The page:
Almost everyone is self-critical in some way. From the shyest person in the back of the classroom to the star athlete, we all have some doubt about who we are. For a number of reasons, ASIJ students seem particularly susceptible to self-dissatisfaction: feeling pressure to get good grades, striving to exceed in extracurriculars and trying to fit into an international community.
Speaking with several students, I found that many had similar thoughts about how, since moving to ASIJ, they have experienced more pressure to achieve a certain look or personality. One student said, “I feel like there’s a stereotypical notion here that you have to look and act a certain way.” One insecurity that frequently came up in my conversations with students related to body image. Another student lamented, “I wish I was more fit and active; that’s one of my biggest insecurities. I feel like sometimes I have to look that way to not necessarily fit in, but to be considered pretty.” Others interviewed stated that when they came to ASIJ, they realized they were more conscious of their bodies and how they were viewed by others.
Other students also mentioned that since moving to ASIJ, they have felt more pressure to get better grades; they now compare themselves to their peers more often. HS counselor Warren Lavender says that the most common insecurity he sees when students come to talk to him is that they think they are “not good enough,” particularly in their academic lives. Lavender explains, “They’ll say ‘so and so is so much smarter than me.’ They might be in the 95th percentile for the SAT, but in our school, they might be in the 55th percentile―which still means they’re above average―but to them, it’s always not good enough.”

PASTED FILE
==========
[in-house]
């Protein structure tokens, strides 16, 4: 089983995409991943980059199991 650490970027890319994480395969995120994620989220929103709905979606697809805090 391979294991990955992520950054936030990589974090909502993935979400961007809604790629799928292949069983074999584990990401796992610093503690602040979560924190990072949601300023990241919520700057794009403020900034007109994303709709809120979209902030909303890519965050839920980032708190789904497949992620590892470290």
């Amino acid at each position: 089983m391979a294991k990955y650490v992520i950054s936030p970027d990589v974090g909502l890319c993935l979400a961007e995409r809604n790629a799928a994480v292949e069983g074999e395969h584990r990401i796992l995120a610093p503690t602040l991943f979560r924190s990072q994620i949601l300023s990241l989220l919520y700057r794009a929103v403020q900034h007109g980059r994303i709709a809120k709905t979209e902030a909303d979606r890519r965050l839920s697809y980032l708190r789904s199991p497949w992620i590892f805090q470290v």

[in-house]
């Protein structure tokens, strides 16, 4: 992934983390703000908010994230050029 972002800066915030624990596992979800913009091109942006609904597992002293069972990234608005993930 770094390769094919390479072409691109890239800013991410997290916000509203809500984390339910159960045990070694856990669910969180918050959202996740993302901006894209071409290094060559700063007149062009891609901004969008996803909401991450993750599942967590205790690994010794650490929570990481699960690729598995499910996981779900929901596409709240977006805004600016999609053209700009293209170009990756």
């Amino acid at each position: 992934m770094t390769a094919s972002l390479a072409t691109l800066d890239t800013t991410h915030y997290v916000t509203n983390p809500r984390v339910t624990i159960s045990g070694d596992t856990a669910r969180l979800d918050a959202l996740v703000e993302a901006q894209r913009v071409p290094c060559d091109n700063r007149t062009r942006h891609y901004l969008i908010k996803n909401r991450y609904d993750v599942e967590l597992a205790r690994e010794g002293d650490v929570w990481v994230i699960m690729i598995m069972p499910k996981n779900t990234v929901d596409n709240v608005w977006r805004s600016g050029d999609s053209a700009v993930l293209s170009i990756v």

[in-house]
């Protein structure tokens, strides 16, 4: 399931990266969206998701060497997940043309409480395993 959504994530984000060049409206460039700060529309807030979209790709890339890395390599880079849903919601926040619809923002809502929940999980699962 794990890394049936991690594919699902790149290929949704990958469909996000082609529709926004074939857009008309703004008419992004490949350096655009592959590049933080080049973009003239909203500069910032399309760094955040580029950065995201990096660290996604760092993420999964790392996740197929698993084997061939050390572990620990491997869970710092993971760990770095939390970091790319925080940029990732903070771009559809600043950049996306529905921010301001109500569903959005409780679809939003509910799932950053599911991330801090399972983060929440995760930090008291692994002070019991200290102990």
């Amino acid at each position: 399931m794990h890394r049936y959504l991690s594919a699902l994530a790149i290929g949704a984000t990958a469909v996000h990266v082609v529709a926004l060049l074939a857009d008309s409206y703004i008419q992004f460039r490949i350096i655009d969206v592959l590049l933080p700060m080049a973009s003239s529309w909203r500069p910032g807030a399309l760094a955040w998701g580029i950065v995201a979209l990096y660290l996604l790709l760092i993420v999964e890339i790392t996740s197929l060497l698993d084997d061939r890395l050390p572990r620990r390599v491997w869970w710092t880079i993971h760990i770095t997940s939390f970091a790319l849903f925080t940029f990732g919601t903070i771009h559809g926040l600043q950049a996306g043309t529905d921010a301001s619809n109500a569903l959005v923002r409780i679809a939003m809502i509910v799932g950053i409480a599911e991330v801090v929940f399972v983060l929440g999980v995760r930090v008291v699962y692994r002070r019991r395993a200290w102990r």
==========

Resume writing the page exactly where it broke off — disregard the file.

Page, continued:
If these insecurities aren’t addressed, they can deeply affect a student’s mental health, leading to serious illnesses, such as depression and anxiety. Surprisingly, most students that I interviewed said that they would not want to speak to a counselor if they encountered any issues concerning their insecurities. Of course, it’s difficult to open up to an adult, but if those who suffer remain silent, it is difficult for counselors to solve things. Mr. Lavender passed on some encouragement, saying “Part of our job is to tell [students] that they will be okay.”
One student suggests that being surrounded by people who make you feel comfortable and having a good group of friends can help combat those insecurities. Other students have also said that they would rather speak to their parents. Whichever the preference, any students feeling insecure about themselves should understand that they are not alone. Being ourselves is actually not easy, especially in these four crazy years of high school. It’s inevitable that we will experience cracks in our self-esteem―it’s part of being human. We are only high schoolers for a short time, so let’s remember to enjoy these years, not give into thoughts and feelings that bring us down.